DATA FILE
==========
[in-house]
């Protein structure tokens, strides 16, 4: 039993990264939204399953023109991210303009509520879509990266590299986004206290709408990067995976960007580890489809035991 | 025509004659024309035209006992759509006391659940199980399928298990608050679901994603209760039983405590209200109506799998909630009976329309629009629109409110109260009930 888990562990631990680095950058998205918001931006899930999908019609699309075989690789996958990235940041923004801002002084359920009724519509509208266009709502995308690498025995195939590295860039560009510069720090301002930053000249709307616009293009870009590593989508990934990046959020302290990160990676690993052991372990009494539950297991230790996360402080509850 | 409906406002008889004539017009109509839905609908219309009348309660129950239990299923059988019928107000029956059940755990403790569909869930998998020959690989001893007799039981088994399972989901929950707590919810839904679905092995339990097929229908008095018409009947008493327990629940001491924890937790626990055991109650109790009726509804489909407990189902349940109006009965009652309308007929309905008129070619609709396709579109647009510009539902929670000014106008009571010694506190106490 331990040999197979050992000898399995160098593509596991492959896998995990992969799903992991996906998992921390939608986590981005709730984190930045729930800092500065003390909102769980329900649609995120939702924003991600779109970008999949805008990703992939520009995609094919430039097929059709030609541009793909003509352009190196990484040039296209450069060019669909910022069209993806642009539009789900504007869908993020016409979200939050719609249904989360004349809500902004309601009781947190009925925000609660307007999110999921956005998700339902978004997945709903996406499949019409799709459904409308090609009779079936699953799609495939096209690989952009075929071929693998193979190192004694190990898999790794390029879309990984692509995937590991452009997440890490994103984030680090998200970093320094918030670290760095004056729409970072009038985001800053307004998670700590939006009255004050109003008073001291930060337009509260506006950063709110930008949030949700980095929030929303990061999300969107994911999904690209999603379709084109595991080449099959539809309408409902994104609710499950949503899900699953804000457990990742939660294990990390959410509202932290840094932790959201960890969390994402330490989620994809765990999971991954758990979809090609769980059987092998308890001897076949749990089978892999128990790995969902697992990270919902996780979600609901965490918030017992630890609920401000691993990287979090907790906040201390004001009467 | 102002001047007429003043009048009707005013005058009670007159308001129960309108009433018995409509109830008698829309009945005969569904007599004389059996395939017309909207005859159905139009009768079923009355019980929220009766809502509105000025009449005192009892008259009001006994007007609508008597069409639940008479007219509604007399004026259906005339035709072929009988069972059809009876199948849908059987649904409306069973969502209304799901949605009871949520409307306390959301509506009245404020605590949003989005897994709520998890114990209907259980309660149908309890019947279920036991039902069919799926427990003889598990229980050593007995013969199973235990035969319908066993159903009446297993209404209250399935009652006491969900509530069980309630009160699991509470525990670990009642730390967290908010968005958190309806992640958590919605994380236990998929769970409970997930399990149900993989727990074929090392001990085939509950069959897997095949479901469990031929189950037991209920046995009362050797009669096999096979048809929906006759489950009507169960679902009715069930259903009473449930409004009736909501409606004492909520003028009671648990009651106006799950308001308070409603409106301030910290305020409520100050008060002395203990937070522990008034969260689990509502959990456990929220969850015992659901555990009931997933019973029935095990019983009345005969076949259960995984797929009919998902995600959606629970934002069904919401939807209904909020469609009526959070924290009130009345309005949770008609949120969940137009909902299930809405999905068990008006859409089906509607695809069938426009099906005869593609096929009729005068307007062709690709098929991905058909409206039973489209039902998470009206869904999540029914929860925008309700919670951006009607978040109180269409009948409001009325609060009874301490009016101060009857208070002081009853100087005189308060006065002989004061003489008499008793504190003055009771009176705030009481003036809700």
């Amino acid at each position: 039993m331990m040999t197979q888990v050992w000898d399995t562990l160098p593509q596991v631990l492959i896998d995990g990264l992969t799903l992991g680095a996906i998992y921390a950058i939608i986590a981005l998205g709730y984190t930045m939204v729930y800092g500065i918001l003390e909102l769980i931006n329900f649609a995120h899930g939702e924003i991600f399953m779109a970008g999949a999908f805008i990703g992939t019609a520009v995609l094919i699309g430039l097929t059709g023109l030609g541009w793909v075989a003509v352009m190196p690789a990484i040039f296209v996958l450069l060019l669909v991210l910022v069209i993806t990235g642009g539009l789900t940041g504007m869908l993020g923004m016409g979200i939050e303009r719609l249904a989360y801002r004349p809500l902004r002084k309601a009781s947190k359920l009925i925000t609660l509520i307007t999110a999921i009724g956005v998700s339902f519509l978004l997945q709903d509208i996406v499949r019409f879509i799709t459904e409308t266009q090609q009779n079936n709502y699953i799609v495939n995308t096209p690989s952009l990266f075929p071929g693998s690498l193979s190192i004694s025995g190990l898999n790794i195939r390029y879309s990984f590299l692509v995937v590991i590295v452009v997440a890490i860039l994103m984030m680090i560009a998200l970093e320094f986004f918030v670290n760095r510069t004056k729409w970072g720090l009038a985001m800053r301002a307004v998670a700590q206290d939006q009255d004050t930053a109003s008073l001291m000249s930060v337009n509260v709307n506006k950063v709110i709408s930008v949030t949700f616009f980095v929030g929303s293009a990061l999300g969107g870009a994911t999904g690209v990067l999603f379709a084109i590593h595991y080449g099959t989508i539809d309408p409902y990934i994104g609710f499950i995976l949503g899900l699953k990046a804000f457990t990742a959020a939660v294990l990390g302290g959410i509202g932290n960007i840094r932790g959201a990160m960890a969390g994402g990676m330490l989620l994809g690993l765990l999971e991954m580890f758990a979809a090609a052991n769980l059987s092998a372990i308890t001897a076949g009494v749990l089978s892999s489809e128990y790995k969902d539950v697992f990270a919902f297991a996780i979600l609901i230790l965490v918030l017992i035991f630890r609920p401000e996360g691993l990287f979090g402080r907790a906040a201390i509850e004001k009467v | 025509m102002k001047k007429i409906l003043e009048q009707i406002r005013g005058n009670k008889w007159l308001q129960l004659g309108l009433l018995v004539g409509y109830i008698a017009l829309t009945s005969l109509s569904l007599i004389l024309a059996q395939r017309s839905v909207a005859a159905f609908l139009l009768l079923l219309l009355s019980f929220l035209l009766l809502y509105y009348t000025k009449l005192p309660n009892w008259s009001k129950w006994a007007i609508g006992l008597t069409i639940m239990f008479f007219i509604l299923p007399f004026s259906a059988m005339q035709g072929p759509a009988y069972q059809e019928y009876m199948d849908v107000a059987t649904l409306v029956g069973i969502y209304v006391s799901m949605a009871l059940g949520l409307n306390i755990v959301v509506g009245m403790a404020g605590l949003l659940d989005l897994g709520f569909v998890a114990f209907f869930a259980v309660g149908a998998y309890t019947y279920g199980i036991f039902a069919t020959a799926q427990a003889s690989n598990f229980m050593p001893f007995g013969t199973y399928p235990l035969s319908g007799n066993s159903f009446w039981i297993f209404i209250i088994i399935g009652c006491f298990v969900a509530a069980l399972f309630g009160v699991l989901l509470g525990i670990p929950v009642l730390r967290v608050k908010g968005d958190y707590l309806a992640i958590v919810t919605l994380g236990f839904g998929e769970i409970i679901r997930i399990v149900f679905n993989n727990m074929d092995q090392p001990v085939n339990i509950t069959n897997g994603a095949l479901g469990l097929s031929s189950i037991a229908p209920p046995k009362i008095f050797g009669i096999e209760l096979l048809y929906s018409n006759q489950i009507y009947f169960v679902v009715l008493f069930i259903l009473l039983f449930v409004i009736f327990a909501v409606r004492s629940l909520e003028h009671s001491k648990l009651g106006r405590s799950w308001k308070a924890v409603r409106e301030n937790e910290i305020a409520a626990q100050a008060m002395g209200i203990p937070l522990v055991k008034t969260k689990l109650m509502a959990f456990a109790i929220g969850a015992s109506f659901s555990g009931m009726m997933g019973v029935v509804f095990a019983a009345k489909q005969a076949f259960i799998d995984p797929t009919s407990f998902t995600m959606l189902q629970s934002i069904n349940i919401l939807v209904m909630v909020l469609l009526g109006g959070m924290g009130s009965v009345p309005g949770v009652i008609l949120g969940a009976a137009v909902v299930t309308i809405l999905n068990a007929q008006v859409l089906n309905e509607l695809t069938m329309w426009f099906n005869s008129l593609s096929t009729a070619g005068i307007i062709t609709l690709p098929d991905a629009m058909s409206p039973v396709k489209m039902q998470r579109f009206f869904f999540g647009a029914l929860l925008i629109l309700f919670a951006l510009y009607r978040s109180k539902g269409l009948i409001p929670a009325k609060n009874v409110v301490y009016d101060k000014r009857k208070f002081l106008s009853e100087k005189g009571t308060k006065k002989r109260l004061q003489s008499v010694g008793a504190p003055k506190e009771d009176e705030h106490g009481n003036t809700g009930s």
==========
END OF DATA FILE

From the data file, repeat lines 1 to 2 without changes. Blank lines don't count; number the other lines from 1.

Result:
[in-house]
């Protein structure tokens, strides 16, 4: 039993990264939204399953023109991210303009509520879509990266590299986004206290709408990067995976960007580890489809035991 | 025509004659024309035209006992759509006391659940199980399928298990608050679901994603209760039983405590209200109506799998909630009976329309629009629109409110109260009930 888990562990631990680095950058998205918001931006899930999908019609699309075989690789996958990235940041923004801002002084359920009724519509509208266009709502995308690498025995195939590295860039560009510069720090301002930053000249709307616009293009870009590593989508990934990046959020302290990160990676690993052991372990009494539950297991230790996360402080509850 | 409906406002008889004539017009109509839905609908219309009348309660129950239990299923059988019928107000029956059940755990403790569909869930998998020959690989001893007799039981088994399972989901929950707590919810839904679905092995339990097929229908008095018409009947008493327990629940001491924890937790626990055991109650109790009726509804489909407990189902349940109006009965009652309308007929309905008129070619609709396709579109647009510009539902929670000014106008009571010694506190106490 331990040999197979050992000898399995160098593509596991492959896998995990992969799903992991996906998992921390939608986590981005709730984190930045729930800092500065003390909102769980329900649609995120939702924003991600779109970008999949805008990703992939520009995609094919430039097929059709030609541009793909003509352009190196990484040039296209450069060019669909910022069209993806642009539009789900504007869908993020016409979200939050719609249904989360004349809500902004309601009781947190009925925000609660307007999110999921956005998700339902978004997945709903996406499949019409799709459904409308090609009779079936699953799609495939096209690989952009075929071929693998193979190192004694190990898999790794390029879309990984692509995937590991452009997440890490994103984030680090998200970093320094918030670290760095004056729409970072009038985001800053307004998670700590939006009255004050109003008073001291930060337009509260506006950063709110930008949030949700980095929030929303990061999300969107994911999904690209999603379709084109595991080449099959539809309408409902994104609710499950949503899900699953804000457990990742939660294990990390959410509202932290840094932790959201960890969390994402330490989620994809765990999971991954758990979809090609769980059987092998308890001897076949749990089978892999128990790995969902697992990270919902996780979600609901965490918030017992630890609920401000691993990287979090907790906040201390004001009467 | 102002001047007429003043009048009707005013005058009670007159308001129960309108009433018995409509109830008698829309009945005969569904007599004389059996395939017309909207005859159905139009009768079923009355019980929220009766809502509105000025009449005192009892008259009001006994007007609508008597069409639940008479007219509604007399004026259906005339035709072929009988069972059809009876199948849908059987649904409306069973969502209304799901949605009871949520409307306390959301509506009245404020605590949003989005897994709520998890114990209907259980309660149908309890019947279920036991039902069919799926427990003889598990229980050593007995013969199973235990035969319908066993159903009446297993209404209250399935009652006491969900509530069980309630009160699991509470525990670990009642730390967290908010968005958190309806992640958590919605994380236990998929769970409970997930399990149900993989727990074929090392001990085939509950069959897997095949479901469990031929189950037991209920046995009362050797009669096999096979048809929906006759489950009507169960679902009715069930259903009473449930409004009736909501409606004492909520003028009671648990009651106006799950308001308070409603409106301030910290305020409520100050008060002395203990937070522990008034969260689990509502959990456990929220969850015992659901555990009931997933019973029935095990019983009345005969076949259960995984797929009919998902995600959606629970934002069904919401939807209904909020469609009526959070924290009130009345309005949770008609949120969940137009909902299930809405999905068990008006859409089906509607695809069938426009099906005869593609096929009729005068307007062709690709098929991905058909409206039973489209039902998470009206869904999540029914929860925008309700919670951006009607978040109180269409009948409001009325609060009874301490009016101060009857208070002081009853100087005189308060006065002989004061003489008499008793504190003055009771009176705030009481003036809700």